Regional Gardening Reports :: National Gardening Association

Upper South

September, 2004
Regional Report

Extending the Herb Season

Harvest and dry herbs, such as thyme, oregano, marjoram, and parsley. Make herbal vinegars. For herbs that don't dry well, such as basil, chives, and tarragon, wash and dry them and store in the freezer in freezer bags. Or make pesto out of the basil and freeze it. Leave out the cheese until just before serving. It's also helpful to put a thin layer of olive oil on top before freezing. Dig up and pot rosemary to overwinter indoors. Start seeds of parsley, cilantro, and basil to grow indoors this winter.

Consider Larch or Bald Cypress

Although it may seem illogical to choose a deciduous conifer, those such as larch or bald cypress add beautiful form to the landscape, both in winter with their shape and in summer with their softly needled foliage. Plant them in the fall as their foliage begins to yellow. Both do best in acid soil, so incorporate peat moss when planting. Bald cypress is a particularly good choice for an area with wet soil.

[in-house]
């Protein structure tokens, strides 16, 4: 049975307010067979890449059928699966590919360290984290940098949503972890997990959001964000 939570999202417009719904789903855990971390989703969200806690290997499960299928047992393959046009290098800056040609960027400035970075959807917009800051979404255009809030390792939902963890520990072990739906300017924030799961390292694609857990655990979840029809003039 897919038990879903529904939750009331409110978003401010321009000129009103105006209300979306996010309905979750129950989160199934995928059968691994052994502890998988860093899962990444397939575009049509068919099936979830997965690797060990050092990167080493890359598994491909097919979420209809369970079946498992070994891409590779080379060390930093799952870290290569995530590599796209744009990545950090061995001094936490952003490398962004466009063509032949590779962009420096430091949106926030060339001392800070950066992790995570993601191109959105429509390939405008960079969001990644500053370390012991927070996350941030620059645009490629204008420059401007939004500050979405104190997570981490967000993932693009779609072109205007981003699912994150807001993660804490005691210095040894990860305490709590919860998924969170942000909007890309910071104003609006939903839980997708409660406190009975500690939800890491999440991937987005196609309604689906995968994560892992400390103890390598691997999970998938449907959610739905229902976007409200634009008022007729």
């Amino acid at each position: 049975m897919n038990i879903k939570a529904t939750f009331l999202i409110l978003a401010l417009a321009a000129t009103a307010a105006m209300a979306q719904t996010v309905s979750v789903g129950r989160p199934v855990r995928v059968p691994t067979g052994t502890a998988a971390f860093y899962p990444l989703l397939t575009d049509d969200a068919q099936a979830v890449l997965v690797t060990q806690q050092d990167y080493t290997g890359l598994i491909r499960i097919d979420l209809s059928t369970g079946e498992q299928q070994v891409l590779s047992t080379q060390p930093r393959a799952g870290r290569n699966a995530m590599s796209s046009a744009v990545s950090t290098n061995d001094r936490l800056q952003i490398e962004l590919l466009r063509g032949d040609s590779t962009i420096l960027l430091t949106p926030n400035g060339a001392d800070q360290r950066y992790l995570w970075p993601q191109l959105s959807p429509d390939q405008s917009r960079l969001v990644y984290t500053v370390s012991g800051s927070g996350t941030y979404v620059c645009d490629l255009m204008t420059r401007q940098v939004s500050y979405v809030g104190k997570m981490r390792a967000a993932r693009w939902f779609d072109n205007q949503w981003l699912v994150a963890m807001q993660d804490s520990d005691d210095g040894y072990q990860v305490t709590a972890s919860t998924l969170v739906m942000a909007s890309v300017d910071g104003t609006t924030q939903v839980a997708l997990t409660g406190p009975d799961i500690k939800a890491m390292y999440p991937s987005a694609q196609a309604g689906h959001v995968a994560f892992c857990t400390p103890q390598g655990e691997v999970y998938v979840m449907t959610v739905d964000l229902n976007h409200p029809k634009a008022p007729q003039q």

Plant Tree Peonies

The extravagant flowers of tree peonies are one of the stars of the early-summer garden. Plant them now, selecting a permanent location as they do not transplant well. They do best with a neutral to slightly alkaline soil that has excellent drainage. Prepare the soil to 10 inches deep, incorporating a cup of bonemeal. If the soil is a heavy clay, mix in a quart or so of vermiculite to improve drainage. Mulch around the plants after planting.

Support Your Local Flowers

Even with regular pinching back during the summer, fall-blooming chrysanthemums and asters can do with a little extra support when in flower. If support rings were not put in place as the plants grew, then the best solution now is to insert metal stakes with a loop at the top all around each plant, then attach twine to each loop, surrounding the plant.

Rejuvenate Lily-of-the-Valley

Although lily-of-the-valley can survive with hardly any care, to get the best bloom production it pays to rework the beds every three or four years. Dig out the bed, and, with a spading fork, incorporate compost and bonemeal or superphosphate to a depth of at least 8 inches. Select and replant the strongest pips, placing them just below the surface and about 4 inches apart.


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